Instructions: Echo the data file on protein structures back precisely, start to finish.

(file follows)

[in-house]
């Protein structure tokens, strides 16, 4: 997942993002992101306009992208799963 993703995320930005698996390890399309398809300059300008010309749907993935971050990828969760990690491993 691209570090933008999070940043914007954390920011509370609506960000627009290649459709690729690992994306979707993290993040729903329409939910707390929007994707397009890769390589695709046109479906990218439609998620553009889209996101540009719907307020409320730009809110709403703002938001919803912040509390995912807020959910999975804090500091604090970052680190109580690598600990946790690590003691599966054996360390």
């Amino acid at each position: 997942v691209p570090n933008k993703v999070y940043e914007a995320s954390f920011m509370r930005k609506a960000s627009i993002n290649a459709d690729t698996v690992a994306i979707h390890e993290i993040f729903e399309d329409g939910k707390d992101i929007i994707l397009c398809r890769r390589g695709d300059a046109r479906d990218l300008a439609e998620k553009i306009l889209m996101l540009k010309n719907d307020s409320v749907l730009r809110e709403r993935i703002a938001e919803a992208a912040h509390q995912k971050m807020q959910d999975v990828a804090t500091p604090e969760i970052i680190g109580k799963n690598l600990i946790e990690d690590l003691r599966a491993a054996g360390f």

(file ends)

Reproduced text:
[in-house]
């Protein structure tokens, strides 16, 4: 997942993002992101306009992208799963 993703995320930005698996390890399309398809300059300008010309749907993935971050990828969760990690491993 691209570090933008999070940043914007954390920011509370609506960000627009290649459709690729690992994306979707993290993040729903329409939910707390929007994707397009890769390589695709046109479906990218439609998620553009889209996101540009719907307020409320730009809110709403703002938001919803912040509390995912807020959910999975804090500091604090970052680190109580690598600990946790690590003691599966054996360390």
């Amino acid at each position: 997942v691209p570090n933008k993703v999070y940043e914007a995320s954390f920011m509370r930005k609506a960000s627009i993002n290649a459709d690729t698996v690992a994306i979707h390890e993290i993040f729903e399309d329409g939910k707390d992101i929007i994707l397009c398809r890769r390589g695709d300059a046109r479906d990218l300008a439609e998620k553009i306009l889209m996101l540009k010309n719907d307020s409320v749907l730009r809110e709403r993935i703002a938001e919803a992208a912040h509390q995912k971050m807020q959910d999975v990828a804090t500091p604090e969760i970052i680190g109580k799963n690598l600990i946790e990690d690590l003691r599966a491993a054996g360390f």